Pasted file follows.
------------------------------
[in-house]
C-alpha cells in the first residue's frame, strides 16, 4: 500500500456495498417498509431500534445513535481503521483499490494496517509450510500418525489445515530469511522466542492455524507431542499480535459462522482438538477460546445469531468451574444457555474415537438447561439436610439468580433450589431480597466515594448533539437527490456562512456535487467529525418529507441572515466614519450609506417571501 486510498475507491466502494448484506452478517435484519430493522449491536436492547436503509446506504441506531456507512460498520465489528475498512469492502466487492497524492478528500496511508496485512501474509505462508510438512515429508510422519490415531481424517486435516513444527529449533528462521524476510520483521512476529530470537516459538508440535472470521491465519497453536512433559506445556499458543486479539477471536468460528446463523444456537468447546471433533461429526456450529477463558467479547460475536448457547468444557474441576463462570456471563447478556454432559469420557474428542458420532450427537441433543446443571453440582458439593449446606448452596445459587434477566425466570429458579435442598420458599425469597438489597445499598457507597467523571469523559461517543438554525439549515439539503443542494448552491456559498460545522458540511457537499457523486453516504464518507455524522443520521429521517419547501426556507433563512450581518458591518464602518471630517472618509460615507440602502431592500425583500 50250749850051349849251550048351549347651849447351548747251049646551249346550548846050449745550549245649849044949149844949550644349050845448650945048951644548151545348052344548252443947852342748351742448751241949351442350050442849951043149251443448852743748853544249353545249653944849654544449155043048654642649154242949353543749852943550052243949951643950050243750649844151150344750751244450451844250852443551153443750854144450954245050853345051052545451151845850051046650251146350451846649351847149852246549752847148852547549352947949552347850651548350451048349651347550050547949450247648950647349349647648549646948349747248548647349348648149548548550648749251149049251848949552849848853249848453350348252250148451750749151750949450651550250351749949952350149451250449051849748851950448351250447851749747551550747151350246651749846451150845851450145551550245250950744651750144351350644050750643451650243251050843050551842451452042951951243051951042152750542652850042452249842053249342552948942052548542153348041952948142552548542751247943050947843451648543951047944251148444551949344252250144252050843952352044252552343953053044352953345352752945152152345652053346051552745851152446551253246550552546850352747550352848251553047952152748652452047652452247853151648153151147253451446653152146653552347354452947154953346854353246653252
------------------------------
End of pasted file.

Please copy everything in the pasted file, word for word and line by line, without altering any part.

[in-house]
C-alpha cells in the first residue's frame, strides 16, 4: 500500500456495498417498509431500534445513535481503521483499490494496517509450510500418525489445515530469511522466542492455524507431542499480535459462522482438538477460546445469531468451574444457555474415537438447561439436610439468580433450589431480597466515594448533539437527490456562512456535487467529525418529507441572515466614519450609506417571501 486510498475507491466502494448484506452478517435484519430493522449491536436492547436503509446506504441506531456507512460498520465489528475498512469492502466487492497524492478528500496511508496485512501474509505462508510438512515429508510422519490415531481424517486435516513444527529449533528462521524476510520483521512476529530470537516459538508440535472470521491465519497453536512433559506445556499458543486479539477471536468460528446463523444456537468447546471433533461429526456450529477463558467479547460475536448457547468444557474441576463462570456471563447478556454432559469420557474428542458420532450427537441433543446443571453440582458439593449446606448452596445459587434477566425466570429458579435442598420458599425469597438489597445499598457507597467523571469523559461517543438554525439549515439539503443542494448552491456559498460545522458540511457537499457523486453516504464518507455524522443520521429521517419547501426556507433563512450581518458591518464602518471630517472618509460615507440602502431592500425583500 50250749850051349849251550048351549347651849447351548747251049646551249346550548846050449745550549245649849044949149844949550644349050845448650945048951644548151545348052344548252443947852342748351742448751241949351442350050442849951043149251443448852743748853544249353545249653944849654544449155043048654642649154242949353543749852943550052243949951643950050243750649844151150344750751244450451844250852443551153443750854144450954245050853345051052545451151845850051046650251146350451846649351847149852246549752847148852547549352947949552347850651548350451048349651347550050547949450247648950647349349647648549646948349747248548647349348648149548548550648749251149049251848949552849848853249848453350348252250148451750749151750949450651550250351749949952350149451250449051849748851950448351250447851749747551550747151350246651749846451150845851450145551550245250950744651750144351350644050750643451650243251050843050551842451452042951951243051951042152750542652850042452249842053249342552948942052548542153348041952948142552548542751247943050947843451648543951047944251148444551949344252250144252050843952352044252552343953053044352953345352752945152152345652053346051552745851152446551253246550552546850352747550352848251553047952152748652452047652452247853151648153151147253451446653152146653552347354452947154953346854353246653252